On November 4th, voters in several Colorado communities decided to reclaim local authority to provide telecommunications services. As Coloradans celebrated their steps toward self-reliance, Comcast felt a little quiver in its cowboy boots. KMGH in Denver is now reporting that Comcast plans to double Internet speeds at no extra charge for some Colorado customers. Customers now signed up for download speeds of 25 Mbps or 50 Mbps will see their speeds double at no extra charge by the end of the year.
KMGH reporter Ryan Tronier also notes that the recent election may have played a part in Comcast's decision to turn up the speed:
While the doubling of internet speeds is great news for Comcast customers, the move may not be as benevolent as it seems.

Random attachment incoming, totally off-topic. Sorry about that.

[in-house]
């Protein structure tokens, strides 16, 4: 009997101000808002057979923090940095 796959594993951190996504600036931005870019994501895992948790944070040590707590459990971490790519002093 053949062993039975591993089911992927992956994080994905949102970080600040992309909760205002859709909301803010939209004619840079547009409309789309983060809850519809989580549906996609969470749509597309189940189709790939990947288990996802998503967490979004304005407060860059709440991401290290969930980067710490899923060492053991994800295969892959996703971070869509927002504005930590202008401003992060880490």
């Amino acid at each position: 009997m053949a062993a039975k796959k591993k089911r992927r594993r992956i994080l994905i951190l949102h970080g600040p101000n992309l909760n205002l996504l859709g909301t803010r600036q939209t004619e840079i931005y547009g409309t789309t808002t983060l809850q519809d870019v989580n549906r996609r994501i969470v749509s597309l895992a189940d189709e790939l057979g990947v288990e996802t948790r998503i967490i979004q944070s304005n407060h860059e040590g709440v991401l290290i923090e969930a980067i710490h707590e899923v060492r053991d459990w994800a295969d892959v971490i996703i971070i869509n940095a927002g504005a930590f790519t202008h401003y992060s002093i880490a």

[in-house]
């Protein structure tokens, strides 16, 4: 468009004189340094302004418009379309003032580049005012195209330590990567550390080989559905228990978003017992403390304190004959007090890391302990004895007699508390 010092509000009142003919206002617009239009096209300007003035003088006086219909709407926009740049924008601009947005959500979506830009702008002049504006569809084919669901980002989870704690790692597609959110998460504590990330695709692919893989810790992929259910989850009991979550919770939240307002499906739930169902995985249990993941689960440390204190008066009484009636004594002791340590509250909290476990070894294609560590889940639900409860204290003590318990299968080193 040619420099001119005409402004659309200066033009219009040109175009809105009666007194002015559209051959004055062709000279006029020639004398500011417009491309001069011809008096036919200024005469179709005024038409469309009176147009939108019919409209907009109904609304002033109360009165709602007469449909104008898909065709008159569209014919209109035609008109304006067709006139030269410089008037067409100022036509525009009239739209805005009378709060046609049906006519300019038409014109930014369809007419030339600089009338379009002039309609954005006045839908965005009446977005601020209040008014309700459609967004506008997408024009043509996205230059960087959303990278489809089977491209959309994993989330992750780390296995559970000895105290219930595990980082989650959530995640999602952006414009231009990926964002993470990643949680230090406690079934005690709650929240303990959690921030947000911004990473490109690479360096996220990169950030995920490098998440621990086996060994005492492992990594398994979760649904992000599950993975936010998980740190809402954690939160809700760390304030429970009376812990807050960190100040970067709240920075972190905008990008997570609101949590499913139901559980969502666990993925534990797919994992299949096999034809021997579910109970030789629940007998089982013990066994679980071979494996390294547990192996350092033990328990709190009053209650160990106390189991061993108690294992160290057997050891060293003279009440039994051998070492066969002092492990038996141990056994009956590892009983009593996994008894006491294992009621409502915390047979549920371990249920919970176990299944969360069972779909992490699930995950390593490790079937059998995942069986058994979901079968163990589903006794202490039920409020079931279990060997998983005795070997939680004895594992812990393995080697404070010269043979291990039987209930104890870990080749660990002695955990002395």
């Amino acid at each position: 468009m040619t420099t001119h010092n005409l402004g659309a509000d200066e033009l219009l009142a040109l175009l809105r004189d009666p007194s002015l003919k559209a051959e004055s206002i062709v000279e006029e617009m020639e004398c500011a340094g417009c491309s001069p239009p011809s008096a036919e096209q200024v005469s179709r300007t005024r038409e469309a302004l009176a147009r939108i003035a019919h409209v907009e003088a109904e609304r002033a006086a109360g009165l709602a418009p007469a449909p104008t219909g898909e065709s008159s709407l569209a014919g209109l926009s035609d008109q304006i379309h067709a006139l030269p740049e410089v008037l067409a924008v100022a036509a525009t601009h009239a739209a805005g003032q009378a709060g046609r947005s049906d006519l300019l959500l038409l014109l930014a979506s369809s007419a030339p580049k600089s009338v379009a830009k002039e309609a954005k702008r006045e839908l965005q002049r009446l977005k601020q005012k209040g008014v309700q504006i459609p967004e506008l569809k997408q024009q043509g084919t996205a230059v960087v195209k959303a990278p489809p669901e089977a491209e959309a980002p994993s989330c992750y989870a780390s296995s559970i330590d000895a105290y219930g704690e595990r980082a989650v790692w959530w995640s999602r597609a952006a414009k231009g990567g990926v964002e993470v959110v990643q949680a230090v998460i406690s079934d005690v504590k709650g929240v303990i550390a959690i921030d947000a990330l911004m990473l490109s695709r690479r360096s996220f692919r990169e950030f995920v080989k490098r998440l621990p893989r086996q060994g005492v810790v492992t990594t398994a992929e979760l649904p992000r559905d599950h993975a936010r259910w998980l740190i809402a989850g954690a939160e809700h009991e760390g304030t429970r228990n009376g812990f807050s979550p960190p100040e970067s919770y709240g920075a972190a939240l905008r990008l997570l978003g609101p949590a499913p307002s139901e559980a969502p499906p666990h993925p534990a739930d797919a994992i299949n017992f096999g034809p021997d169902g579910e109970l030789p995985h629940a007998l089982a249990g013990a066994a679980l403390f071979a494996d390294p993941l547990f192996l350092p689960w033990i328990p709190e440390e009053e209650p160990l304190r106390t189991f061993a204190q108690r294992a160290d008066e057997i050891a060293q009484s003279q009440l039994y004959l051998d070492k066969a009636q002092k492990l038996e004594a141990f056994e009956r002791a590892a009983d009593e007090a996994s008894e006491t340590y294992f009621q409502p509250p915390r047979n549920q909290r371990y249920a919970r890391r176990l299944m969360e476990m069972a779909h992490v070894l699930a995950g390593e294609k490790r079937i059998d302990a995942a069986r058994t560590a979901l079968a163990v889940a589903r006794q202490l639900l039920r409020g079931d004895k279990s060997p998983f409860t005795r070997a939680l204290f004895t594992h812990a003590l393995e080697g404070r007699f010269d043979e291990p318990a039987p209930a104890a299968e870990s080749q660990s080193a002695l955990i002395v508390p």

Comcast's announcement comes on the heels of seven Colorado cities and counties deregulating restrictive internet laws during the midterm elections.
As many of our readers know, SB152 was passed in 2005 and prevents local governments from establishing telecommunications utilities unless voters approve an exemption. Exemptions passing in Boulder, Wray, Yuma, Cherry Hills Village, Red Cliff, Yuma County, San Miguel County, and Rio Blanco County appear to have been inspired by similar ballot measures years prior in Centennial, Montrose, and Longmont. Longmont is well into deploying its FTTH network.Read more